AADR Member since 1984

1975  B.S.     University of Rochester, Biology/Geology
1979  D.D.S.  State University of New York at Stony Brook, School
                      of Dental Medicine, Dentistry
1980  M.P.H.  Harvard University School of Public Health
1982              Harvard University School of Dental Medicine,
                      Postdoc. Certificate, Dental Care Administration
1985              Board-certified in dental public health

You received the IADR H. Trendley Dean Memorial Award at this year’s IADR General Session and AADR Annual Meeting. What does it mean for you to receive this prestigious award?It means a lot to me. I know many of the people who have received the award in the past, and some were my mentors. This award represents the work that I’ve done over the years with my colleagues at UCSF and elsewhere.

What motivated you to work to address and reduce disparities in oral health?
The existence of this critical public health problem in young children motivated me. Before we started, there was a statewide survey that showed that the prevalence of dental caries was much higher in preschool-aged children from disadvantaged and minority backgrounds than those from families with more resources. Dental treatment can be very difficult for young children, requiring sedation or general anesthesia making it expensive for families, especially for those with lower incomes and lower health literacy. Dental caries should be preventable. Therefore, we are focusing on ways to better understand and prevent this condition in high risk populations.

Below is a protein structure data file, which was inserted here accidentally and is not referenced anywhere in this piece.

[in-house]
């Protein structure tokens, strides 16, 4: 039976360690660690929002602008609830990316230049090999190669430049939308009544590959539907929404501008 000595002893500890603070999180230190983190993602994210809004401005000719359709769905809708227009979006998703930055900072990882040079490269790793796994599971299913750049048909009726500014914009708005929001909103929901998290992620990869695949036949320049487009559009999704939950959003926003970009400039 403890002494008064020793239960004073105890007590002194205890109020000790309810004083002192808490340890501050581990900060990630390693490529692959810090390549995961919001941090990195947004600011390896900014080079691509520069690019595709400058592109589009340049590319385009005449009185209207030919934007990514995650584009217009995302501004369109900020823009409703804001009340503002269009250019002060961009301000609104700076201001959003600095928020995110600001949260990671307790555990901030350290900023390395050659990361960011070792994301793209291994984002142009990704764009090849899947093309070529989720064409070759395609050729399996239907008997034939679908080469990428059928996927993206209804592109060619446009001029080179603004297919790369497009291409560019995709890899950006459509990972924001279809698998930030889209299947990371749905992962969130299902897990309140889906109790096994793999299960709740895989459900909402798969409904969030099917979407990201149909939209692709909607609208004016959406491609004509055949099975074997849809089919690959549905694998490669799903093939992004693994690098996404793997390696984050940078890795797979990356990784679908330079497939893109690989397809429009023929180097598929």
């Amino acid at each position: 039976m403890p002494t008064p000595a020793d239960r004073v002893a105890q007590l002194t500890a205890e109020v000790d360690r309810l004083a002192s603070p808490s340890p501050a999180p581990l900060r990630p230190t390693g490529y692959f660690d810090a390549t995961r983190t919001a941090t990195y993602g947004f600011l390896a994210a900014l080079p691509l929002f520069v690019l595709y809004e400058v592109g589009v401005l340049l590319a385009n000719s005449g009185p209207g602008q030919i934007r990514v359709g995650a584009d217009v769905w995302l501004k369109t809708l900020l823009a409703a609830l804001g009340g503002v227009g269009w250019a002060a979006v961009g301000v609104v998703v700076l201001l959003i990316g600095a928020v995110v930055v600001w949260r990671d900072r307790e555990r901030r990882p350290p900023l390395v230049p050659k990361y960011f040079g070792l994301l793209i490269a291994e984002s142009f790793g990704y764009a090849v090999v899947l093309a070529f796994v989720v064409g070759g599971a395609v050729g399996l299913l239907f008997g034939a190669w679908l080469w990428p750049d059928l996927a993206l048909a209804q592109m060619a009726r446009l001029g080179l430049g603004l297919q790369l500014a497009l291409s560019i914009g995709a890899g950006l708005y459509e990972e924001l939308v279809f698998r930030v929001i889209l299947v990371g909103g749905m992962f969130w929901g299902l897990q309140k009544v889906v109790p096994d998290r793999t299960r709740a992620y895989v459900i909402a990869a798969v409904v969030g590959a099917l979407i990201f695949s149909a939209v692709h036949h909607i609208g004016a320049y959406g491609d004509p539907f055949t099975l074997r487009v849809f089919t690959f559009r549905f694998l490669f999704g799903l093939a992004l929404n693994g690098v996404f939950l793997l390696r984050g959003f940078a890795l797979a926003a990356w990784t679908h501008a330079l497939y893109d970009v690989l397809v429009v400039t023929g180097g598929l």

Recently, the NIH awarded you a grant totally more than $24 million. How will this grant support your research and the UCSF Center to Address Disparities in Children’s Oral Health?My background is as a public health dentist and I’m always looking for ways to prevent oral diseases. The grant funding will serve as the operating budget for the Center and will enable us to launch new prevention, and dissemination research efforts, focus on the factors that contribute to oral health disparities among various racial and ethnic groups, and get new investigators from different disciplines involved in the process. One of our new projects is getting WIC [Women, Infants and Children Nutrition Program] and primary care providers in community health centers involved in the Center’s research. We need to figure out how to get the message about the importance of oral health and baby teeth to parents, and fluoride varnish to their kids. We know that many low-income families use WIC services and are more likely obtain medical than dental care for young their pre-school children, so we’re engaging these agencies and settings in our efforts.